Stephan Elliott's woeful Aussie wedding farce opts for the lowest common denominator at every tediously wacky turn.
If Stephan Elliott's camp class caper Easy Virtue was half as good as his cross-dressing cult hit, The Adventures of Priscilla, Queen of the Desert, then this latest, deplorable direcorial effort is half (if not a quarter!) as good again. A Few Best Men doesn't simply feel like a film made by an inept and uninterested debut director, it feels like a film made by someone who has never seen a film – or, indeed met a human being – during their existence on Earth.
Plucky, fresh-faced orphan David (Xavier Samuel) falls head-over-heels in love with Aussie angel Mia (Laura Brent) while cavorting on the beaches of Tuvalu. The pair decide to wed, so David schleps back to London to scoop up his three best men for a quickie ceremony in Australia. Despite David coming across as an affable short of chap, he apparently has selected a trio of complete and utter bastards for his core friendship group.
So there's drunken drama-queen Luke (Tim Draxl) who's girlfriend has dumped him – hilariously! – for for a man with no penis. Then there's fusty, whining dullard Graham (Kevin Bishop) who – hilariously! – sports a Hitler moustache for the first half of the film and gets stopped in customs with a gimp mask in his luggage. And then, worst of all, is louche, gobby, repellent beanpole and conduit of smug Satanic evil, Tom (Kris Marshall), who appears to gain some kind if sadomasochistic kick out David's prolonged and agonising misery despite being his bessie mate.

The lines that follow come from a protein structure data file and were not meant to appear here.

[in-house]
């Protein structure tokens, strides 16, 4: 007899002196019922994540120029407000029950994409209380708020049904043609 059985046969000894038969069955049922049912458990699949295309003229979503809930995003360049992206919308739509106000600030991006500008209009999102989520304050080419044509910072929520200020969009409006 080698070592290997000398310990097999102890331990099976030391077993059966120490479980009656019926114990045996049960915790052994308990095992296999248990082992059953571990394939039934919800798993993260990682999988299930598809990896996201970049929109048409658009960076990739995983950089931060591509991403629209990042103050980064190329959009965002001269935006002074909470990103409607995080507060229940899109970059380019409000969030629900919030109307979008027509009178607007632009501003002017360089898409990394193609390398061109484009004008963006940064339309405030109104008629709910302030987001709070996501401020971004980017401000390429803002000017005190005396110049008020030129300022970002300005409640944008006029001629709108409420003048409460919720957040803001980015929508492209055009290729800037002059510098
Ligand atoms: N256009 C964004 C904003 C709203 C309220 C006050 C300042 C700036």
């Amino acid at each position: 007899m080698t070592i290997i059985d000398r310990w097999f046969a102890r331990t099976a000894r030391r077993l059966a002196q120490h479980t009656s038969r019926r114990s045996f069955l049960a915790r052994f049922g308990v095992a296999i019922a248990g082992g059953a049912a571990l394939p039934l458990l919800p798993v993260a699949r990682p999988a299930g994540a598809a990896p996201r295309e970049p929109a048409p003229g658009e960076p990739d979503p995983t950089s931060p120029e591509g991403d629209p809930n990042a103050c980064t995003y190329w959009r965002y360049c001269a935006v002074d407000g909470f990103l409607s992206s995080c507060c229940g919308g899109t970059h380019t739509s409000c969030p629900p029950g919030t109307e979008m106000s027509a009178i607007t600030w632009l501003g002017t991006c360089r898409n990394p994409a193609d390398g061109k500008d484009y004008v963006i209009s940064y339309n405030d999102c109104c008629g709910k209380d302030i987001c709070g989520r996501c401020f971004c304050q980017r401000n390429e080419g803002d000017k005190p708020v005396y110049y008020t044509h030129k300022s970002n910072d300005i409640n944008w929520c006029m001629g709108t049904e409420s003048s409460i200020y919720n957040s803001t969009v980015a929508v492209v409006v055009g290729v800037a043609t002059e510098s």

At it's very best, A Few Best Men at least demonstrates a passable and ultra-formulaic understanding of the dynamics of the anarchic bedroom farce. Even though each plot tributary is signposted and executed with a total dearth of class and style, Elliot keeps manically lobbing things at the screen in the hope that something will pass muster. Very little does, with the lacklustre highlights including a very game performance from Olivia Newton John as a gak-hoovering matriarch, and a meandering, X-rated best man's speech from a coked-up Graham.
There's a scene near the beginning in which Tom, Graham and Luke head off the beaten track to score some weed for the inevitable stag do. As they descend into the wilderness, Tom – ever the japester – asks if the other two have seen the film Wolf Creek, the 2005 horror saga in which a charismatic bushman captures a group of teenagers and slices them to pieces them in his dingy lock-up.
Even though we're only 15 minutes into the film, had the same brutal tragedy befallen to our plucky wedding party, there's no doubt whatsoever that any cheering would be on the part of the bushman.
Director Stephan Elliott has a nice touch when it comes to light comedy.
Charmless, and then some.
Hateful characters, stupid situations, woeful filmmaking.